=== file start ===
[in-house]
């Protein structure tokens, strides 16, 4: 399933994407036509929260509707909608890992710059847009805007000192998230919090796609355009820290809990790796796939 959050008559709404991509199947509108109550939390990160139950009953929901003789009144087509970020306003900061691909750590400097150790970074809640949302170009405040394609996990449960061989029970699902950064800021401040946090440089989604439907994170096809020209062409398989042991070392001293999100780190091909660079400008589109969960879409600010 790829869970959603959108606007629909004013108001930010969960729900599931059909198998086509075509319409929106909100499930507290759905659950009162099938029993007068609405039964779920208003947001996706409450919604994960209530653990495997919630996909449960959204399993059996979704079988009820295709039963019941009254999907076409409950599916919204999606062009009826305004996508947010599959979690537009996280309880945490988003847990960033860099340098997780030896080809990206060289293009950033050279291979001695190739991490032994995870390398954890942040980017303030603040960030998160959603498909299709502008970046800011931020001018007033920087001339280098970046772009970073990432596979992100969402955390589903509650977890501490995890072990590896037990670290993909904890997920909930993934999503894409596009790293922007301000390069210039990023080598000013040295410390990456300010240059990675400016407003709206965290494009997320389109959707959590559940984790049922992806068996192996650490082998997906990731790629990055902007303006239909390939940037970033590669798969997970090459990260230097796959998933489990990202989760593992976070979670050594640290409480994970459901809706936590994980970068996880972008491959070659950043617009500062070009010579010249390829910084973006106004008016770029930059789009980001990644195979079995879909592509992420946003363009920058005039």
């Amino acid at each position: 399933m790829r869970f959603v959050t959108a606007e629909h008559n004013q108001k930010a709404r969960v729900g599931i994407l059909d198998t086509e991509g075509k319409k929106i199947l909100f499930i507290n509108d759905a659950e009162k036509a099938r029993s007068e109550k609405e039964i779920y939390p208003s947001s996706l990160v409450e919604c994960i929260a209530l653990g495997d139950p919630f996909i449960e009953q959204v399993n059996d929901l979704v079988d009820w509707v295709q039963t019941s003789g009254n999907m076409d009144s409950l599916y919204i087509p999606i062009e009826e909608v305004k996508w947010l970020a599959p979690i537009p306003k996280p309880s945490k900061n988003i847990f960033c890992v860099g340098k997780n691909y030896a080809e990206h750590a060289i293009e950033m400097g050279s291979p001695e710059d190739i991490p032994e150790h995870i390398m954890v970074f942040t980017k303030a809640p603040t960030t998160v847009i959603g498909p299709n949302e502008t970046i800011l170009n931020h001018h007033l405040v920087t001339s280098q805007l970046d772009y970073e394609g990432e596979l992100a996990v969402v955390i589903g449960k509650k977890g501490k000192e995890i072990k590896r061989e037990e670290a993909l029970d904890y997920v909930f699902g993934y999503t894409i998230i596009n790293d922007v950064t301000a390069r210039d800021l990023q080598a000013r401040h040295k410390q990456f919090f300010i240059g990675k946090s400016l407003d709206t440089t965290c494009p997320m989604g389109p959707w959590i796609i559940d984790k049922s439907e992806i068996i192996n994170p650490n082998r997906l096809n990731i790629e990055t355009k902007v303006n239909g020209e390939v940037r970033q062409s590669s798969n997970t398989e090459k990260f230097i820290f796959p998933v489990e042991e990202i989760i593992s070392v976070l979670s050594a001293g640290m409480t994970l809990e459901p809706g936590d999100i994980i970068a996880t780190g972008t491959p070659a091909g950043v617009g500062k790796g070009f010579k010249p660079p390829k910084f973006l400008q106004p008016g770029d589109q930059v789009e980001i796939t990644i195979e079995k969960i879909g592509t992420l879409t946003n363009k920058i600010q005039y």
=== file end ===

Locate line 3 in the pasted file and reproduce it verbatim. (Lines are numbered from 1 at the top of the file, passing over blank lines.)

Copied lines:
């Amino acid at each position: 399933m790829r869970f959603v959050t959108a606007e629909h008559n004013q108001k930010a709404r969960v729900g599931i994407l059909d198998t086509e991509g075509k319409k929106i199947l909100f499930i507290n509108d759905a659950e009162k036509a099938r029993s007068e109550k609405e039964i779920y939390p208003s947001s996706l990160v409450e919604c994960i929260a209530l653990g495997d139950p919630f996909i449960e009953q959204v399993n059996d929901l979704v079988d009820w509707v295709q039963t019941s003789g009254n999907m076409d009144s409950l599916y919204i087509p999606i062009e009826e909608v305004k996508w947010l970020a599959p979690i537009p306003k996280p309880s945490k900061n988003i847990f960033c890992v860099g340098k997780n691909y030896a080809e990206h750590a060289i293009e950033m400097g050279s291979p001695e710059d190739i991490p032994e150790h995870i390398m954890v970074f942040t980017k303030a809640p603040t960030t998160v847009i959603g498909p299709n949302e502008t970046i800011l170009n931020h001018h007033l405040v920087t001339s280098q805007l970046d772009y970073e394609g990432e596979l992100a996990v969402v955390i589903g449960k509650k977890g501490k000192e995890i072990k590896r061989e037990e670290a993909l029970d904890y997920v909930f699902g993934y999503t894409i998230i596009n790293d922007v950064t301000a390069r210039d800021l990023q080598a000013r401040h040295k410390q990456f919090f300010i240059g990675k946090s400016l407003d709206t440089t965290c494009p997320m989604g389109p959707w959590i796609i559940d984790k049922s439907e992806i068996i192996n994170p650490n082998r997906l096809n990731i790629e990055t355009k902007v303006n239909g020209e390939v940037r970033q062409s590669s798969n997970t398989e090459k990260f230097i820290f796959p998933v489990e042991e990202i989760i593992s070392v976070l979670s050594a001293g640290m409480t994970l809990e459901p809706g936590d999100i994980i970068a996880t780190g972008t491959p070659a091909g950043v617009g500062k790796g070009f010579k010249p660079p390829k910084f973006l400008q106004p008016g770029d589109q930059v789009e980001i796939t990644i195979e079995k969960i879909g592509t992420l879409t946003n363009k920058i600010q005039y």